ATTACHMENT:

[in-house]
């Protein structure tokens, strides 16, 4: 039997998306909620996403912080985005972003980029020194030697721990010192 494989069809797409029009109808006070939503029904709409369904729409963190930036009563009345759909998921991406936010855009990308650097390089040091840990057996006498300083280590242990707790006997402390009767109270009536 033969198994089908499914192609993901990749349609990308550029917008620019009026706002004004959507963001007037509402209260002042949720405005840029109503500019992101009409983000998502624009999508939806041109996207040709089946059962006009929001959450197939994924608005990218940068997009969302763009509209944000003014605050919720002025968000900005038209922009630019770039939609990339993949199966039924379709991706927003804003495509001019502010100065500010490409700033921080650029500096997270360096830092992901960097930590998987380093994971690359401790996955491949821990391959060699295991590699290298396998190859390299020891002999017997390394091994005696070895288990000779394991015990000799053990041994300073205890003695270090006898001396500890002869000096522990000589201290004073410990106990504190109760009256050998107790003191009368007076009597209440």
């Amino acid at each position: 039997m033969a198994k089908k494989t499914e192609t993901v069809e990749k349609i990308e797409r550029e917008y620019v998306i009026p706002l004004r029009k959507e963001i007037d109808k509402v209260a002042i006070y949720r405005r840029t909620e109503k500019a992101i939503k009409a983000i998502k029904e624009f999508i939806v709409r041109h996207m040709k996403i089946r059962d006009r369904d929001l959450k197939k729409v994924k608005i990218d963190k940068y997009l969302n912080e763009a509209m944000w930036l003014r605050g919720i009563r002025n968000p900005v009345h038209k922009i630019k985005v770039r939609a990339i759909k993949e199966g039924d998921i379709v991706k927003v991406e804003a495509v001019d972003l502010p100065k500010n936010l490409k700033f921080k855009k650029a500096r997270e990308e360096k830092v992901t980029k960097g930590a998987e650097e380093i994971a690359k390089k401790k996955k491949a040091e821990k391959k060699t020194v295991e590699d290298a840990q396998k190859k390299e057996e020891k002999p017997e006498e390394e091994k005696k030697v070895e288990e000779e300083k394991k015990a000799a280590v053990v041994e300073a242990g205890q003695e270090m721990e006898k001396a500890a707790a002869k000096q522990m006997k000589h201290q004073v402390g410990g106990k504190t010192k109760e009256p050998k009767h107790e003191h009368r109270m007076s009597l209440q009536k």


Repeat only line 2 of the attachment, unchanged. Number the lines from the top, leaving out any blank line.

């Protein structure tokens, strides 16, 4: 039997998306909620996403912080985005972003980029020194030697721990010192 494989069809797409029009109808006070939503029904709409369904729409963190930036009563009345759909998921991406936010855009990308650097390089040091840990057996006498300083280590242990707790006997402390009767109270009536 033969198994089908499914192609993901990749349609990308550029917008620019009026706002004004959507963001007037509402209260002042949720405005840029109503500019992101009409983000998502624009999508939806041109996207040709089946059962006009929001959450197939994924608005990218940068997009969302763009509209944000003014605050919720002025968000900005038209922009630019770039939609990339993949199966039924379709991706927003804003495509001019502010100065500010490409700033921080650029500096997270360096830092992901960097930590998987380093994971690359401790996955491949821990391959060699295991590699290298396998190859390299020891002999017997390394091994005696070895288990000779394991015990000799053990041994300073205890003695270090006898001396500890002869000096522990000589201290004073410990106990504190109760009256050998107790003191009368007076009597209440």